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Poetry: 2020s

Cassandra

By Emma Hine

It’s time to leave again. She unplugs the fridge
and watches until the orange coils on its back
have faded down to gray. She turns off the gas.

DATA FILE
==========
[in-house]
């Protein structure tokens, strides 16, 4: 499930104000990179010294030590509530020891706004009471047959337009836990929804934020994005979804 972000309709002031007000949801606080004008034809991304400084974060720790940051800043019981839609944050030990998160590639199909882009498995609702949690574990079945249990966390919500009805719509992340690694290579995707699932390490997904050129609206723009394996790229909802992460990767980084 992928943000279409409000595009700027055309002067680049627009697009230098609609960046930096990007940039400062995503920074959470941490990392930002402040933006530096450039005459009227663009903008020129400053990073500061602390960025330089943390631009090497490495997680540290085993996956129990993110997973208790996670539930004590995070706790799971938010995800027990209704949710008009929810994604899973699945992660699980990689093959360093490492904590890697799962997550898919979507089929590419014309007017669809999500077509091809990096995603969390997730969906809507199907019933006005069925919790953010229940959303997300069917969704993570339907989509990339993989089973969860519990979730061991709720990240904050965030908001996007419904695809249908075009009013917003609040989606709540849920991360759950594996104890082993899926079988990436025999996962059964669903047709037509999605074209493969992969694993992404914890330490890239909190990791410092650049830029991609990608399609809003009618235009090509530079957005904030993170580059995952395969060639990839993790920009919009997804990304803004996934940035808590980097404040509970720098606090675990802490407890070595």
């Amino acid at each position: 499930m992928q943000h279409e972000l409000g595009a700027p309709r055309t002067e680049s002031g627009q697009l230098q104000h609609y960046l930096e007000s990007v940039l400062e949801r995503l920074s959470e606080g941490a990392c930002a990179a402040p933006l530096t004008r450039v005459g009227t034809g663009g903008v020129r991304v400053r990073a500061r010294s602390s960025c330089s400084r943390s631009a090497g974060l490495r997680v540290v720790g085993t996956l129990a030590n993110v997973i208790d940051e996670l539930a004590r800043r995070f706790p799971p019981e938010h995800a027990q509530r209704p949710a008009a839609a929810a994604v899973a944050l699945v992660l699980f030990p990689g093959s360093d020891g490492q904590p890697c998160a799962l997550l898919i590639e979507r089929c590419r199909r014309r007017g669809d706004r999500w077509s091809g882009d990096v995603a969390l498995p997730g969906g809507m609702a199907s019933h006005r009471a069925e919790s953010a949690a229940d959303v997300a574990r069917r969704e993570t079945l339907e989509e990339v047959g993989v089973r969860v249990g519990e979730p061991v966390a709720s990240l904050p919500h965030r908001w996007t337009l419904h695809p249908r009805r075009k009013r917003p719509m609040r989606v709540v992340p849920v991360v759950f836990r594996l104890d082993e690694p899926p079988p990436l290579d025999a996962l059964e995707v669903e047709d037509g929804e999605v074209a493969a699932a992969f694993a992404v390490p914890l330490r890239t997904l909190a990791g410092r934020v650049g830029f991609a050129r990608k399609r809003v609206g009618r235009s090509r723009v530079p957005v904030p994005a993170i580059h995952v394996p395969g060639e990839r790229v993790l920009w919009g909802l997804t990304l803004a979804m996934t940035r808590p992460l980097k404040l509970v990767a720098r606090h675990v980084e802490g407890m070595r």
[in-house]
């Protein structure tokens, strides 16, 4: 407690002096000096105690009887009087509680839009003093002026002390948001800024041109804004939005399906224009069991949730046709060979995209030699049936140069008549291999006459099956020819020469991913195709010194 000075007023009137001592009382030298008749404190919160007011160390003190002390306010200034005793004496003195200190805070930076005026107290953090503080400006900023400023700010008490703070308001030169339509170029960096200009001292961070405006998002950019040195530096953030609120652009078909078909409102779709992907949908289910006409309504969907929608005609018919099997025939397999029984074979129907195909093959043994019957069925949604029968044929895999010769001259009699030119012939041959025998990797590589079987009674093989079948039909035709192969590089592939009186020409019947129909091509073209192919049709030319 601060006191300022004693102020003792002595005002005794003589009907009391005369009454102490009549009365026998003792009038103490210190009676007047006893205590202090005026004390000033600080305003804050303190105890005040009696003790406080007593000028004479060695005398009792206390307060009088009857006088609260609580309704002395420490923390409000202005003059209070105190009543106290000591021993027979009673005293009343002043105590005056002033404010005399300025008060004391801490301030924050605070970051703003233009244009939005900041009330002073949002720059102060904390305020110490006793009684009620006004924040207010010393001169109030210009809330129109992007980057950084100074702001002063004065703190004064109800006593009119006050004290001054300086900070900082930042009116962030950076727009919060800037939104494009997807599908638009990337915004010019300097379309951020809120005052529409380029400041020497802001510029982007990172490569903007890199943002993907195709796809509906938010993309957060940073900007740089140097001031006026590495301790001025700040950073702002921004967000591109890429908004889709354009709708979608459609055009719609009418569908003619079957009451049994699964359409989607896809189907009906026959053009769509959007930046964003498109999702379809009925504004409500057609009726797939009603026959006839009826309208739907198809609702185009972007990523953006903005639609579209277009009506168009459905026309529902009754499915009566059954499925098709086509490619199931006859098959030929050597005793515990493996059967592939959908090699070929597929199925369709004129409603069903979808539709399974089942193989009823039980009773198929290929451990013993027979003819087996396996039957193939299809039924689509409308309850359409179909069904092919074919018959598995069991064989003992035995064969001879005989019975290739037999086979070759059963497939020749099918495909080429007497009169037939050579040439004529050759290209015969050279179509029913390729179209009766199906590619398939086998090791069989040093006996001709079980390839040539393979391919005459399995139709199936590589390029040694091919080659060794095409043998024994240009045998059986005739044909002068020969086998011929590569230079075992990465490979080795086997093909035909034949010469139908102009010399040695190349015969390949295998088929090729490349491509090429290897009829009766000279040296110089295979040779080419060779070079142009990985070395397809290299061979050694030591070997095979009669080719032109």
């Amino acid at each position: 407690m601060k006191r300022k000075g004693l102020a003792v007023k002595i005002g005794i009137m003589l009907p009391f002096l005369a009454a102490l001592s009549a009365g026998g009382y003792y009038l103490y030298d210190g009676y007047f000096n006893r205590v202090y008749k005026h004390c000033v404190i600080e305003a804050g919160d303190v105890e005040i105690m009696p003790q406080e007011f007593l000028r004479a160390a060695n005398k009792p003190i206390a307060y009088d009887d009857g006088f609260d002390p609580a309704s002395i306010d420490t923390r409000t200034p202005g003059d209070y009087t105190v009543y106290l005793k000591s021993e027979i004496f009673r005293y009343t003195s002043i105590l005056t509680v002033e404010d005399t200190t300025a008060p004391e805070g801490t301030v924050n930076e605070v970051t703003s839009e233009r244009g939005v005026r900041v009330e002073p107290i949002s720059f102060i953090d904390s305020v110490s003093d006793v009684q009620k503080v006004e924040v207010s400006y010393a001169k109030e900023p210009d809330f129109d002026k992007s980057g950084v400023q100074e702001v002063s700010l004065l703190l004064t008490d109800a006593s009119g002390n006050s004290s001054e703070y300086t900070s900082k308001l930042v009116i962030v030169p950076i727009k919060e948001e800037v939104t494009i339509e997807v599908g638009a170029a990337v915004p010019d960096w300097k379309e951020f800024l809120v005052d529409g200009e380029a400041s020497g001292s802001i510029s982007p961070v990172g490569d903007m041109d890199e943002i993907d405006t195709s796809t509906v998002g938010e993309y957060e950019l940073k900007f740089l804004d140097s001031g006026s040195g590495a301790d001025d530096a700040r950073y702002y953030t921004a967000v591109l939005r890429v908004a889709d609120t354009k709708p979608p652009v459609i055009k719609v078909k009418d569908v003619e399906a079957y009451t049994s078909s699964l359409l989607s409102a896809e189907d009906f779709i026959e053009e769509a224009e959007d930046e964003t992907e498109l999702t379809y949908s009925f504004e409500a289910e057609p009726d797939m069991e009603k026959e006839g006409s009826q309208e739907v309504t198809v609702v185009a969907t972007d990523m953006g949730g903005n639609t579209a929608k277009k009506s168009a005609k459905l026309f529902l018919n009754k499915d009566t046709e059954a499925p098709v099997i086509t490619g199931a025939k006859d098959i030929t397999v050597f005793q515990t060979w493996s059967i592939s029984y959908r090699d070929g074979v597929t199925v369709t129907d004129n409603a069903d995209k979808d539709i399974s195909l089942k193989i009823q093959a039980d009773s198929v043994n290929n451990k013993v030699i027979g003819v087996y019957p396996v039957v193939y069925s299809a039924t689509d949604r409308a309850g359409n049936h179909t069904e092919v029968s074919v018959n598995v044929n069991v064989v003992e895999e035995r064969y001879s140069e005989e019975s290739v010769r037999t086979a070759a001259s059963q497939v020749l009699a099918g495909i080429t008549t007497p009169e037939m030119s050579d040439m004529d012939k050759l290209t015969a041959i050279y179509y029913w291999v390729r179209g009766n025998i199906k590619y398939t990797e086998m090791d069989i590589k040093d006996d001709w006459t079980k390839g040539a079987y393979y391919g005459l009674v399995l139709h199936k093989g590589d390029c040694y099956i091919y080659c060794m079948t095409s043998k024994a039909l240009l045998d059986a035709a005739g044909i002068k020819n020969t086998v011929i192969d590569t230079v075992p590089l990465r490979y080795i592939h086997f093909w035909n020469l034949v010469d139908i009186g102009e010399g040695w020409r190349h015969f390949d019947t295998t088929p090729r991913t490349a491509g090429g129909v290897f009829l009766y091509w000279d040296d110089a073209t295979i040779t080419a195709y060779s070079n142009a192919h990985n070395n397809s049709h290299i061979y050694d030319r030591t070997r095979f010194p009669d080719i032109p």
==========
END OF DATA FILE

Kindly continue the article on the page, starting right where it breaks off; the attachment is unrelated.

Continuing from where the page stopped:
She papers the windows in layers from the outside,
because if she doesn’t, the moon will reflect in the panes
like a lamp in every room. And then the house will still
seem lived in. And then how to move on?
The last thing she does, always, is go with them
one by one into their rooms and hold them up
to pluck the glow-in-the-dark stars from the ceiling.